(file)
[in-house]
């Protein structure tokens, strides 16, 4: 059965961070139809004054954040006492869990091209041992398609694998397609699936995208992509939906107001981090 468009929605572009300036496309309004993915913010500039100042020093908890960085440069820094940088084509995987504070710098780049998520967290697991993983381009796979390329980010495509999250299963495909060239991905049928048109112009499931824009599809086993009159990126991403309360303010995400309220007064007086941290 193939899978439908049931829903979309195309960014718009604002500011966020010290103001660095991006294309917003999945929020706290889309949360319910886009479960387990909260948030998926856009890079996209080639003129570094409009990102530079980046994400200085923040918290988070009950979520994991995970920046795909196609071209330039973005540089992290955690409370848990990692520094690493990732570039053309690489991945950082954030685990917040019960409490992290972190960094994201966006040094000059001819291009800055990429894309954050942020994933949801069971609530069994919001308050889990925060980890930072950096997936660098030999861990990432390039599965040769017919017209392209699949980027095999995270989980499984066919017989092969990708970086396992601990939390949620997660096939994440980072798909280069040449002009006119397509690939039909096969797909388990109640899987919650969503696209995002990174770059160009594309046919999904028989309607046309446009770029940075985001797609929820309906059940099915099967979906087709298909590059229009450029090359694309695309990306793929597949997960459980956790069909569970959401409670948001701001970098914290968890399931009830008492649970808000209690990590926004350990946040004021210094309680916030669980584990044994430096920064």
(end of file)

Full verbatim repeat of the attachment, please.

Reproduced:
[in-house]
């Protein structure tokens, strides 16, 4: 059965961070139809004054954040006492869990091209041992398609694998397609699936995208992509939906107001981090 468009929605572009300036496309309004993915913010500039100042020093908890960085440069820094940088084509995987504070710098780049998520967290697991993983381009796979390329980010495509999250299963495909060239991905049928048109112009499931824009599809086993009159990126991403309360303010995400309220007064007086941290 193939899978439908049931829903979309195309960014718009604002500011966020010290103001660095991006294309917003999945929020706290889309949360319910886009479960387990909260948030998926856009890079996209080639003129570094409009990102530079980046994400200085923040918290988070009950979520994991995970920046795909196609071209330039973005540089992290955690409370848990990692520094690493990732570039053309690489991945950082954030685990917040019960409490992290972190960094994201966006040094000059001819291009800055990429894309954050942020994933949801069971609530069994919001308050889990925060980890930072950096997936660098030999861990990432390039599965040769017919017209392209699949980027095999995270989980499984066919017989092969990708970086396992601990939390949620997660096939994440980072798909280069040449002009006119397509690939039909096969797909388990109640899987919650969503696209995002990174770059160009594309046919999904028989309607046309446009770029940075985001797609929820309906059940099915099967979906087709298909590059229009450029090359694309695309990306793929597949997960459980956790069909569970959401409670948001701001970098914290968890399931009830008492649970808000209690990590926004350990946040004021210094309680916030669980584990044994430096920064």